Pop vs Soda vs… Coke?
I moved around a lot, and have always used “pop” to refer to soft drinks. When you are a kid, you don’t really notice when someone uses a different term for the same thing, but growing older, you begin to notice these linguistical hiccups. Different regions of the english speaking world use different terms for the same thing — soft drinks.
The word soda comes from soda-water (sodium bicarbonate with acid to create fizz). Its original meaning was sodium carbonate, Na2CO3, but has evolved into one of the generic terms for a soft drink.
Pop was introduced later in 1812 by Robert Southey,
A new manufactory of a nectar, between soda-water and ginger-beer, and called pop, because ‘pop goes the cork’ when it is drawn.
Trailing soda and pop in popularity is coke, which has influence in the south likely due to the location of the Coca-Cola plant in Georgia. “I’ll have a coke,” “What kind of coke?”, “Root beer please”.
While this paper does numerous small surveys on the ubiquity of soda/pop/coke, this newer map is a more comprehensive view of the linguistic divide of people in the United States (via popvssoda.com),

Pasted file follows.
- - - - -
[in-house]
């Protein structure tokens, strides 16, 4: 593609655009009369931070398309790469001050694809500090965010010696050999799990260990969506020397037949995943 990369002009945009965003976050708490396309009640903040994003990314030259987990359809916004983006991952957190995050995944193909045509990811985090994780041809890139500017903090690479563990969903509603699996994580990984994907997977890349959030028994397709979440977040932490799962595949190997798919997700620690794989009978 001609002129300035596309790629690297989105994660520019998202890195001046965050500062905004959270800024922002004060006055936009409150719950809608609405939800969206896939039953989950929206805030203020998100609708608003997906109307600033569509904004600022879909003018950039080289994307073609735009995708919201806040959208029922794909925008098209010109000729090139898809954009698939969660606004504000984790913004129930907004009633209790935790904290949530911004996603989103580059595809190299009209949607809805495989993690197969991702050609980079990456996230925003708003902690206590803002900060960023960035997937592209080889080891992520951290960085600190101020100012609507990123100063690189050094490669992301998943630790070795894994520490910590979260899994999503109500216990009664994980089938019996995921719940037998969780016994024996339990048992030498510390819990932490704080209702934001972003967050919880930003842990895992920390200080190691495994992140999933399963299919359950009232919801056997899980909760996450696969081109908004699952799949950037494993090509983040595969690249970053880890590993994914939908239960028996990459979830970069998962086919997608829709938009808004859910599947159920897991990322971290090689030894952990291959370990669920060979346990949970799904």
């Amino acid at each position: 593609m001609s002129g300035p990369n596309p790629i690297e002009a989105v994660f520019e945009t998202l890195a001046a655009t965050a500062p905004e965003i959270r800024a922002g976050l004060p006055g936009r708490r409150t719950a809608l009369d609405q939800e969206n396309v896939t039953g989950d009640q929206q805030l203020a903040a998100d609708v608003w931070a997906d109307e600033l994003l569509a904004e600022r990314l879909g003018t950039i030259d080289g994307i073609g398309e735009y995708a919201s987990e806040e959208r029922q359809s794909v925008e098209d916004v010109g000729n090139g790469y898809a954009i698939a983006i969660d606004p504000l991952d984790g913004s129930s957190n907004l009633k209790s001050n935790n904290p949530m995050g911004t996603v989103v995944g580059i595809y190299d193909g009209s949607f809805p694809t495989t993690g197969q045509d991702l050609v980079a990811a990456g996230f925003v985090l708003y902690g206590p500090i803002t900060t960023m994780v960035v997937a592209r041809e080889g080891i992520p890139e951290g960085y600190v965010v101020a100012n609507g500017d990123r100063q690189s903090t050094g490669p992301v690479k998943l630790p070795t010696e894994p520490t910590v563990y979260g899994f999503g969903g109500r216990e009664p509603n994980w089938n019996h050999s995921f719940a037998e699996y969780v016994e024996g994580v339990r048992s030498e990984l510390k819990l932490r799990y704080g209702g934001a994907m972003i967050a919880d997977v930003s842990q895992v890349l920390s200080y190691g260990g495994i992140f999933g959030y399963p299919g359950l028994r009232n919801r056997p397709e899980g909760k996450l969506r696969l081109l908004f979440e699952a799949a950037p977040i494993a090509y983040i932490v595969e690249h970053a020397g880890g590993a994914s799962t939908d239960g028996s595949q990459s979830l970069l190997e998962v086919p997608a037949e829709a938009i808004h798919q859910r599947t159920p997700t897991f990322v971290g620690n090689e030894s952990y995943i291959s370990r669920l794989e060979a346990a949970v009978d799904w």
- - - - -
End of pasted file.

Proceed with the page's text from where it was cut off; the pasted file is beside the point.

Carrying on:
(click to enlarge)
Soda is more popular in the southwest, northeast, and St. Louis area; pop is used more in the northwest and midwest; coke is used in the south.
Other terms for soft drinks from other counties (via wikipedia):
- Canadians and the British say “pop”
- Some Brits even say “fizzy drink”
- In Western Scotland, they use “ginger”
- Aussies and New Zealanders say “soft drink”
- Some Australians call it “lolly water”
So where did the term soft drink come from? It was chosen because a hard was used to describe alcoholic beverages, hence the antonym soft was the obvious choice for non-alcoholic beverage. And beverage came from the Old French root word beivre (to drink) during their conquest of England in 1066.
Von Schneidemesser, L. (1996). Soda or Pop? Journal of English Linguistics, 24(4), 270-287.